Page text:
# Interactive reciprocation and inversion

Interactive reciprocation and inversion of a circle.

I'm trying to understand how the hyperbola in hyperbolic space arises. Why wouldn't a parabola work, for example? And for projecting the hyperbola onto the Poincaré disk, is there a nice operation like there is in the spherical geometry case, where circle inversion takes us from the sphere to the plane and vice versa?

I'm trying to understand how the hyperbola in hyperbolic space arises. Why wouldn't a parabola work, for example? And for projecting the hyperbola onto the Poincaré disk, is there a nice operation like there is in the spherical geometry case, where circle inversion takes us from the sphere to the plane and vice versa?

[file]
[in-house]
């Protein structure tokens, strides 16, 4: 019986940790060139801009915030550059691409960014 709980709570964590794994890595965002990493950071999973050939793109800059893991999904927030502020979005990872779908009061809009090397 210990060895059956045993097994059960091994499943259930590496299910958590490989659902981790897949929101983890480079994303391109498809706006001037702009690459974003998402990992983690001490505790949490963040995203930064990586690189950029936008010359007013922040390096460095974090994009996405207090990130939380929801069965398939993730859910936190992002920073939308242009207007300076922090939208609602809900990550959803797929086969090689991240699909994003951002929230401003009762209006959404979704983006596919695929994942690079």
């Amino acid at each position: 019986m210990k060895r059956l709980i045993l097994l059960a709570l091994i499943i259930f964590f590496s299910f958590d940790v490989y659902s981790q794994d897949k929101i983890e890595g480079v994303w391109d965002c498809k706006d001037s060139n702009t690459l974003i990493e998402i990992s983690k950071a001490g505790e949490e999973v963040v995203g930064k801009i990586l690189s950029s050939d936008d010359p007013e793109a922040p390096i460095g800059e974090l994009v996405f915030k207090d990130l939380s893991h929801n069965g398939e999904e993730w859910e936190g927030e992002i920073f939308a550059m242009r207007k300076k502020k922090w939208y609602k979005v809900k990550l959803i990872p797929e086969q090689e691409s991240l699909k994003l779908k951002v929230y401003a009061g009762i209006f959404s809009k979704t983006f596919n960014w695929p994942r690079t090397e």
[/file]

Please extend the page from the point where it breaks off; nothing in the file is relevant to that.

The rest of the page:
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Reshared by: Vijay Sharma

*This post was originally on Google+*

http://www.math.brown.edu/~rkenyon/papers/cannon.pdf

Now this makes more sense to me. A hyperboloid is a sphere with negative curvature. This is exactly what we want for exploring plane tessellations with different curvatures.

I read elsewhere that the intersection of two sphere is a circle if they intersect, and a circle with imaginary radius if they don't intersect. That means that two non-intersecting spheres intersect at a hyperboloid? Interesting.

http://en.wikipedia.org/wiki/Minkowski_space

The change in sign of the squared radius is expressed neatly by the

metric signatureof the space (x,y,z) changing from (+,+,+) for the sphere to (+,+,-) for the hyperboloid. Is that right?